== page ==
Home Computing Europcar faces down alleged data breach controversy

Europcar faces down alleged data breach controversy

Europcar, the global car rental service, has vehemently rebuffed claims of a data breach, asserting that the purportedly leaked data was, in fact, fabricated using AI tools.

The controversy erupted when an advertisement surfaced on a notorious data leak forum, alleging the sale of personal information belonging to upwards of 50 million Europcar clients. The advertisement included snippets of supposedly pilfered data pertaining to 31 alleged Europcar customers.

This information encompassed a plethora of sensitive details, ranging from names and addresses to birth dates and driver’s license numbers, fuelling concerns of a significant breach.

The hacking forum user told TechCrunch that “the data is real” but Europcar was quick to dispel the allegations.

Speaking to BleepingComputer, Europcar asserted that a thorough examination of the sample data led them to conclude that the purported breach was a sham orchestrated using AI. Europcar highlighted various inconsistencies within the dataset, including a discrepancy in the number of records compared to their actual database and inconsistencies in the provided information.

For example, it said none of the email addresses in the data sample were found in Europcar’s database, suggesting that the data may have been artificially generated.

“The sample data is likely ChatGPT-generated (addresses don’t exist, ZIP codes don’t match, first name and last name don’t match email addresses, email addresses use very unusual TLDs),” the company noted, adding that “none of these email addresses are present in our database.”

Europcar’s assertions were further supported by cybersecurity experts such as Troy Hunt of HaveIBeenPwned, who cast doubt on the authenticity of the leaked data.

Hunt highlighted inconsistencies within the dataset, including mismatched email addresses and fictitious addresses such as “Lake Alyssaberg, DC” and “West Paulburgh, PA.”

However, Hunt pointed out that some email addresses were indeed legitimate, having appeared in previous breaches.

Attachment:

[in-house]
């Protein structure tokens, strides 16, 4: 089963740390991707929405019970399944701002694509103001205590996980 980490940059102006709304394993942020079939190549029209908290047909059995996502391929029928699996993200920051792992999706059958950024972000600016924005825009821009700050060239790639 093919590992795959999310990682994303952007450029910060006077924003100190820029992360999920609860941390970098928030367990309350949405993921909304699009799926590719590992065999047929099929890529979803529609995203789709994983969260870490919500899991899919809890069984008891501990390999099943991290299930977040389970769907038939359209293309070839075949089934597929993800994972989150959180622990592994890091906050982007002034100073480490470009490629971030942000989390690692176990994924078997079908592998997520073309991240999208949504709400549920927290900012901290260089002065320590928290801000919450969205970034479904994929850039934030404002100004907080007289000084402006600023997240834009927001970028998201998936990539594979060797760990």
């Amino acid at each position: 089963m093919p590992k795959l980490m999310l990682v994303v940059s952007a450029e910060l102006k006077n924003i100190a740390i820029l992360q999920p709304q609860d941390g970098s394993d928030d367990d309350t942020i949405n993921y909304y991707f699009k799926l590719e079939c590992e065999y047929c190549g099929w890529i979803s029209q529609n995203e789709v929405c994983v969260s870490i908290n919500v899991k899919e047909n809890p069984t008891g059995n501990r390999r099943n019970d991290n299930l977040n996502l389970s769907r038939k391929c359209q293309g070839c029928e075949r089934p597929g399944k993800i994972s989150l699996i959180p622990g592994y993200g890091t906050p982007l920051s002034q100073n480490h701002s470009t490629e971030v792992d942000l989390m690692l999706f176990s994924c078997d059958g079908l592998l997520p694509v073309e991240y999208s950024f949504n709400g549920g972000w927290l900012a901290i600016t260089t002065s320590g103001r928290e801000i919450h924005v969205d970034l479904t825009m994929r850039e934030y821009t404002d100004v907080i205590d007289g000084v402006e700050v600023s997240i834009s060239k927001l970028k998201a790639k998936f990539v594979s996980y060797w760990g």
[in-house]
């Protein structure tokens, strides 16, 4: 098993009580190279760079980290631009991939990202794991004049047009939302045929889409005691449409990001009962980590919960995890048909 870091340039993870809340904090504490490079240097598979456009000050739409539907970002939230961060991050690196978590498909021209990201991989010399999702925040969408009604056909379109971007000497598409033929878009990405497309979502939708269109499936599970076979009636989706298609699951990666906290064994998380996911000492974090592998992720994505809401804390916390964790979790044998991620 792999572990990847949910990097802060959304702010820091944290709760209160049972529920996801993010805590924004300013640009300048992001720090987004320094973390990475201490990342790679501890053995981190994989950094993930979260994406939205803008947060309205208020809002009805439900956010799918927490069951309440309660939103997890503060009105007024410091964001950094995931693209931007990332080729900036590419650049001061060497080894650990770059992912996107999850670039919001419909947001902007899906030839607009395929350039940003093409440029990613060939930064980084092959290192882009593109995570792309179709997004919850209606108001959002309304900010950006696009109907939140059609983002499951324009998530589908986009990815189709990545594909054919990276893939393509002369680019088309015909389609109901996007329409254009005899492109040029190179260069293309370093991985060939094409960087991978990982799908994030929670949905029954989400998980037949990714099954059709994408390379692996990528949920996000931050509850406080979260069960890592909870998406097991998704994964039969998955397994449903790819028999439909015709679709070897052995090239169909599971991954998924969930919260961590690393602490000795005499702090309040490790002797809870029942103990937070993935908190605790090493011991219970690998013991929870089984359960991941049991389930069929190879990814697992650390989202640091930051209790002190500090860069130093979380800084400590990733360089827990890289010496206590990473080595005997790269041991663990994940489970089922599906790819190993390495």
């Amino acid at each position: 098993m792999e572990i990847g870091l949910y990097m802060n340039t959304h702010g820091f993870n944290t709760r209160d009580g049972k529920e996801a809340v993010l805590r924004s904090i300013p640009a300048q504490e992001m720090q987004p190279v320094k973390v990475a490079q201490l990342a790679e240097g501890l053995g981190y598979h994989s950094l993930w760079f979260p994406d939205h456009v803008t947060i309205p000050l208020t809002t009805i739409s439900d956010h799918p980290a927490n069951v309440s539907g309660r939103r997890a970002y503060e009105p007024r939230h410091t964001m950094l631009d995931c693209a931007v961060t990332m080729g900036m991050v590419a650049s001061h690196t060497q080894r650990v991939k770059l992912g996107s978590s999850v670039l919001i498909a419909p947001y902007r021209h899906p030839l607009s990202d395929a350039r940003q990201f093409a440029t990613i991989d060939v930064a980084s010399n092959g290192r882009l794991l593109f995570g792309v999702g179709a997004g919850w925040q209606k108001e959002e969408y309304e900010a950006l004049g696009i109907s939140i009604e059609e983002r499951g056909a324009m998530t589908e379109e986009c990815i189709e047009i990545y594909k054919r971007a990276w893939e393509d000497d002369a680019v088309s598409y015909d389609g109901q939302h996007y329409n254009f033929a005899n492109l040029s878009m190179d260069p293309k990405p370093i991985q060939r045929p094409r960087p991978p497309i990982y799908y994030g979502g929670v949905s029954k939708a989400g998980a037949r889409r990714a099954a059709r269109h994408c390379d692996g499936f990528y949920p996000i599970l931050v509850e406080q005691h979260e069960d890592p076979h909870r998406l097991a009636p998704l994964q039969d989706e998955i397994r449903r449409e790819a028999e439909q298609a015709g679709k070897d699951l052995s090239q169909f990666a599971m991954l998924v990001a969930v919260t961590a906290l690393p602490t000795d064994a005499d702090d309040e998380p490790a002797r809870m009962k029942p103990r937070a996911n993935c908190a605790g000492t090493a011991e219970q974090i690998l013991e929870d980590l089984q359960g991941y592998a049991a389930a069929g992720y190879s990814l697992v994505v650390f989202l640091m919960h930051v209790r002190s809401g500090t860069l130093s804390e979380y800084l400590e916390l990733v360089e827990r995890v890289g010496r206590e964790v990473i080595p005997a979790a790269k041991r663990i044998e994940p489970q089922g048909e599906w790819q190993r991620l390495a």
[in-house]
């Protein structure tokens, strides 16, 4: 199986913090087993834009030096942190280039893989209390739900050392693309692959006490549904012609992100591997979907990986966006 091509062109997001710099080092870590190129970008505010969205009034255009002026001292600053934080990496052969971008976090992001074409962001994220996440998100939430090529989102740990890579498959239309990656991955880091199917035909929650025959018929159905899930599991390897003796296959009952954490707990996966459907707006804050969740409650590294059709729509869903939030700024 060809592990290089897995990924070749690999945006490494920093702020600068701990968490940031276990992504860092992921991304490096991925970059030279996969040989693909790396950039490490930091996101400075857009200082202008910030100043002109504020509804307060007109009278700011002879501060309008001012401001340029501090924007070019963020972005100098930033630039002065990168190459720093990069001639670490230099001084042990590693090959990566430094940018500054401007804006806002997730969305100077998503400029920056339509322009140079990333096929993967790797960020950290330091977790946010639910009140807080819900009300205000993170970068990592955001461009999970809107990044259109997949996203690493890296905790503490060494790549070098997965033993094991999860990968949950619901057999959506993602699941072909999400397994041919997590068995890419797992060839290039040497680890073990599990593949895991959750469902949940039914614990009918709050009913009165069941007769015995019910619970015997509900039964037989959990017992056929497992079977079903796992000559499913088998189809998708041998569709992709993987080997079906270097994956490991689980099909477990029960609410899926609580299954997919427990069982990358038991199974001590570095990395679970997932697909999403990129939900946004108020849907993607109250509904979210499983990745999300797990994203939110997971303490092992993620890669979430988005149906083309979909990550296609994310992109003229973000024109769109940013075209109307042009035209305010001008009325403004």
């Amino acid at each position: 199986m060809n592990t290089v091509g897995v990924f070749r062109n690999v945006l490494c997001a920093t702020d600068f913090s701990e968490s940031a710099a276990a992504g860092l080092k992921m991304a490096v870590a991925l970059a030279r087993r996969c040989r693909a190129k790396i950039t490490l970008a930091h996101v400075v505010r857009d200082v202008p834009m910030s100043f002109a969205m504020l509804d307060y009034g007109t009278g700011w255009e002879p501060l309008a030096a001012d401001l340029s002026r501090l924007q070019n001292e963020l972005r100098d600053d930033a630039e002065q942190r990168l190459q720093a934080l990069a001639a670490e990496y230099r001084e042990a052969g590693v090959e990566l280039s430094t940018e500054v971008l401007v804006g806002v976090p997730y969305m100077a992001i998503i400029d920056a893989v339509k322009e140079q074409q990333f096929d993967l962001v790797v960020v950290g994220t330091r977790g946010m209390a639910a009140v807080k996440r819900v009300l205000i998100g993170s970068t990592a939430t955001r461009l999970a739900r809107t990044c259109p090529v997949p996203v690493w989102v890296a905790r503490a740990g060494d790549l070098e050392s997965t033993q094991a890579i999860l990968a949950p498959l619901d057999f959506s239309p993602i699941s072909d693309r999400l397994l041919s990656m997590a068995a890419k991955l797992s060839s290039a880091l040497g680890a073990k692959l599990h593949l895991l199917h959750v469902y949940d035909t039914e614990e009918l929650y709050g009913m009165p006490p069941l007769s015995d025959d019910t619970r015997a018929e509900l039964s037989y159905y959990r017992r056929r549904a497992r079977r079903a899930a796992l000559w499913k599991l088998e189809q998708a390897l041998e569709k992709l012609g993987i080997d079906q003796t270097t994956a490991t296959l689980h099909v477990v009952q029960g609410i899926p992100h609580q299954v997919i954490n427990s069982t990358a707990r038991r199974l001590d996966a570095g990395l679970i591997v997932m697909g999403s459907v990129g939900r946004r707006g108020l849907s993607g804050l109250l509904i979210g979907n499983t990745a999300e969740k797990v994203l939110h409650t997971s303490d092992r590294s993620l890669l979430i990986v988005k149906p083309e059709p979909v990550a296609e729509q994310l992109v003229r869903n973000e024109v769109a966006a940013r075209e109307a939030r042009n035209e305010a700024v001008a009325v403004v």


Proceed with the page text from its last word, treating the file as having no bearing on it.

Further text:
Addressing the notion of AI involvement, Hunt dismissed it as a sensationalised claim devoid of evidence, stressing that fabricated breaches have been a longstanding issue.

Huseyin Can Yuceel, a security researcher at Picus Security, offered a different perspective, suggesting that the data could have been generated using generative AI tools.

Yuceel suggested that the incident represented a novel attack vector wherein threat actors leverage AI to fabricate fake datasets, thereby perpetrating social engineering attacks aimed at inducing panic and extortion.

“A far cry from initial reports of a data breach involving 50 million customers, this incident should be classified as an attempted social engineering attack,” remarked Yuceel.

“In this case, it seems as though attackers tried to create panic and pressure their target into paying ransom for a false claim that they stole sensitive customer data.”

The incident underscores the offensive potential of AI in cyber-attacks, according to Yuceel, who warned businesses to remain vigilant against evolving threats.

“Adversaries are quick to adopt new techniques and tools, and the use of AI in cyber-attacks is becoming more commonplace,” he cautioned.

While the authenticity of the leaked data remains unverified, the incident serves as a stark reminder of the ever-evolving landscape of cyber threats. As businesses navigate the complexities of cybersecurity, the emergence of AI-powered attacks underscores the imperative for robust defense mechanisms and proactive incident response strategies.



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